• Marzec NS, et al. “Serious Bacterial Infections Acquired During Treatment of Patients Given a Diagnosis of Chronic Lyme Disease — United States.”
MMWR Morb Mortal Wkly Rep. 2017;66:607-609,
Lyme disease results from infection with Borrelia
burgdorferi sensu lato, a spirochete transmitted in the
U.S. by the blacklegged ticks Ixodes scapularis (figure
1) and Ixodes pacificus. Lyme disease may be classified
into three stages: early localized, early disseminated
and late disease.
Early localized disease is characterized by erythema
migrans, a red, nonpruritic and usually painless macule or papule that expands over days to weeks into an
annular erythematous lesion, occasionally with central
clearing (figure 2). The median incubation period between tick bite and erythema migrans development is
11 days (range 1-32 days).
Early disseminated Lyme disease may present with
multiple erythema migrans lesions, carditis, ocular
and/or neurologic manifestations (meningitis, polyra-diculopathies, cranial nerve palsies). Fatigue, headache,
myalgias, arthralgias and low-grade fevers are common.
Patients not treated with an appropriate antimicrobial
agent in the early stages of infection may present with
an inflammatory, pauciarticular arthritis involving
large joints, commonly including knees. Rarely, patients may develop polyneuropathy, encephalopathy
Chronic Lyme disease has been used to describe a variety of symptoms, including fatigue, generalized pain,
muscle and joint aches, and various neurologic complaints. Diagnosis may be based on clinical judgment
alone or with support from standardized laboratory
testing. Information pertaining to diagnostic tests for
Lyme disease can be found in the AAP Red Book, http://
An array of oral and intravenous therapies, including
prolonged intravenous antibiotics, immunoglobulin
or hydrogen peroxide, have been advocated as treatment for chronic Lyme disease. Five patients who experienced severe therapy-related complications while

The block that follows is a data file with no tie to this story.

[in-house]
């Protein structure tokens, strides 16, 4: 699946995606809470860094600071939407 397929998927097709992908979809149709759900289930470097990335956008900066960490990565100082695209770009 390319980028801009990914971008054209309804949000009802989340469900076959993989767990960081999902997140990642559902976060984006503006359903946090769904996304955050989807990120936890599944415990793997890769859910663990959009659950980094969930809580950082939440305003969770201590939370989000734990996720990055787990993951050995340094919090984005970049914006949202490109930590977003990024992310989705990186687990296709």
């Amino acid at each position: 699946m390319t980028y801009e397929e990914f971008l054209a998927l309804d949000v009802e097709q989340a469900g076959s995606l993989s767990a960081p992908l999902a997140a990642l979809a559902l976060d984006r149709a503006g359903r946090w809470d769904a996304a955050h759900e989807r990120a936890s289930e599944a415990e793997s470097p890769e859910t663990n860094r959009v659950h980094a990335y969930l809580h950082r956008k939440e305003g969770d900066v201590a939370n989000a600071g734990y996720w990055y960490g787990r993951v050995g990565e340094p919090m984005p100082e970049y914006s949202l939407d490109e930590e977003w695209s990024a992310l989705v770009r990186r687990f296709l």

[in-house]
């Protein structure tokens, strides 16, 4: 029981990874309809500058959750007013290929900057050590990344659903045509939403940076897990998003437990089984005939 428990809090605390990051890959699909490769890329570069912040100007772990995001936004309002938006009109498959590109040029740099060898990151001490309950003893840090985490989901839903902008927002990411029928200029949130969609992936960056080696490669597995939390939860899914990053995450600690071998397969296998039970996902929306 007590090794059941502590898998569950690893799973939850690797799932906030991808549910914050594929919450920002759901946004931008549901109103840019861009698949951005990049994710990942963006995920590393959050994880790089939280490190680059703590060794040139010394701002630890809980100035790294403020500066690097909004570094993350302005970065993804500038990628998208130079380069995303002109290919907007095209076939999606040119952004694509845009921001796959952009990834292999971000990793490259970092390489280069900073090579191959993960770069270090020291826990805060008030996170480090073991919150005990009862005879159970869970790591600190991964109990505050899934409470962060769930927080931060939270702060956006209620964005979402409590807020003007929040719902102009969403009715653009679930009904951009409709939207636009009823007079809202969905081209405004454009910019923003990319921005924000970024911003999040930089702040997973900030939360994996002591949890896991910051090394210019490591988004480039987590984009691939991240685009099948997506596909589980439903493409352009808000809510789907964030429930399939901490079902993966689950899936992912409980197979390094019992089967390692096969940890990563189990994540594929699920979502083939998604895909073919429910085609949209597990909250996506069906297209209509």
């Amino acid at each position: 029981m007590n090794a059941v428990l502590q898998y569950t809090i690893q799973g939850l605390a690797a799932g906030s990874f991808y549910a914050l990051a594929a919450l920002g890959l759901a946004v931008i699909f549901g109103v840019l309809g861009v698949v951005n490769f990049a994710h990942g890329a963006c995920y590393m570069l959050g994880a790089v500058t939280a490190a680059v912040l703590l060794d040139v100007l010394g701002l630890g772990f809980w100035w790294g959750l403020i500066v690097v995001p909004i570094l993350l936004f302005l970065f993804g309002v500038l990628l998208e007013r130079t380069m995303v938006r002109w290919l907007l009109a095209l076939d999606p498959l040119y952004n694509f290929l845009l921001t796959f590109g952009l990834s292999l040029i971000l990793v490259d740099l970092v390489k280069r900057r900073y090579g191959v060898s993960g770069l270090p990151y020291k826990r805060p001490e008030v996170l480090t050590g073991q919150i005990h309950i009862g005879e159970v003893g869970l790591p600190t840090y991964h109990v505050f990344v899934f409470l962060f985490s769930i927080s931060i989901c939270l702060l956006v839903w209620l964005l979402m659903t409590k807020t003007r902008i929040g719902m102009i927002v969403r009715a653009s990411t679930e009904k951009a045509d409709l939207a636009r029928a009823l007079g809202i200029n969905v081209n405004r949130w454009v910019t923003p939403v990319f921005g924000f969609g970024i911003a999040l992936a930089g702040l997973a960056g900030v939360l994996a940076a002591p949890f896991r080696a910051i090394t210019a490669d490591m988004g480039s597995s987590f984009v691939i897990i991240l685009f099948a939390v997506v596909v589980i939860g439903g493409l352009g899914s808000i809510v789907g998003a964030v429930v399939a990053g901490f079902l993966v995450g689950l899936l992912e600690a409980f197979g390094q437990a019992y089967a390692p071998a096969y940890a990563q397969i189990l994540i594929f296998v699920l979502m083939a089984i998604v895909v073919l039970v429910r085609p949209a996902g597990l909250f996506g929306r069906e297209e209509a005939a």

undergoing intravenous therapy for suspected chronic
Lyme disease are described below.
Case #1: A woman in her 30s with fatigue and joint
pain was diagnosed with chronic Lyme disease, babesi-
osis and Bartonella infection. Despite multiple courses
of oral antibiotics her symptoms worsened, so a periph-
erally inserted central catheter (PICC) was placed for
administration of ceftriaxone and cefotaxime. Three
weeks into treatment, she developed rash, fever, tachy-
cardia and hypotension. Despite broad-spectrum an-
tibiotics, vasopressors and mechanical ventilation, she
died from catheter-associated bacteremia.
Case #2: An adolescent female with fatigue, headaches, and muscle and joint aches was treated for three
months with oral antibiotics for chronic Lyme disease
but developed abnormal transaminase values. A PICC
was placed for intravenous antibiotic administration.
Her symptoms did not improve after an additional five
months of therapy. Intravenous therapy was discontinued, but her PICC was not removed. One week after
antibiotic discontinuation, she developed septic shock
with hypotension requiring vasopressor support. She
had Acinetobacter bacteremia, received broad-spectrum
antibiotics and was discharged after several weeks of
Case #3: A woman in her 40s developed an influenza-like illness. She was diagnosed with Lyme disease
one year later and received two courses of doxycycline.
Two years later, chronic Lyme disease was diagnosed
after she developed fatigue, decreased exercise tolerance
and cognitive difficulties. A tunneled intravenous catheter was placed, 10 months of IV antibiotics were given